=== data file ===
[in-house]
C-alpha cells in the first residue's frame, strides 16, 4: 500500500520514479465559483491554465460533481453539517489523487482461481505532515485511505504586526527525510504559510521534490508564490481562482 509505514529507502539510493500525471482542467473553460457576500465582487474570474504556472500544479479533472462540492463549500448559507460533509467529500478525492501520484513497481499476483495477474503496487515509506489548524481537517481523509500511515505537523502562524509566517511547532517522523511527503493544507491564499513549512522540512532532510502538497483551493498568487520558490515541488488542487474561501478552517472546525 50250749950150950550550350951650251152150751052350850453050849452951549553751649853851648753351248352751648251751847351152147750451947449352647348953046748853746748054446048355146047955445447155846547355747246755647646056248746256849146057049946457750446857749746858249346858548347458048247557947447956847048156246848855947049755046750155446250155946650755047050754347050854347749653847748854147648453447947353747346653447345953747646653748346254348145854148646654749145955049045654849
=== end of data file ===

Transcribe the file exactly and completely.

[in-house]
C-alpha cells in the first residue's frame, strides 16, 4: 500500500520514479465559483491554465460533481453539517489523487482461481505532515485511505504586526527525510504559510521534490508564490481562482 509505514529507502539510493500525471482542467473553460457576500465582487474570474504556472500544479479533472462540492463549500448559507460533509467529500478525492501520484513497481499476483495477474503496487515509506489548524481537517481523509500511515505537523502562524509566517511547532517522523511527503493544507491564499513549512522540512532532510502538497483551493498568487520558490515541488488542487474561501478552517472546525 50250749950150950550550350951650251152150751052350850453050849452951549553751649853851648753351248352751648251751847351152147750451947449352647348953046748853746748054446048355146047955445447155846547355747246755647646056248746256849146057049946457750446857749746858249346858548347458048247557947447956847048156246848855947049755046750155446250155946650755047050754347050854347749653847748854147648453447947353747346653447345953747646653748346254348145854148646654749145955049045654849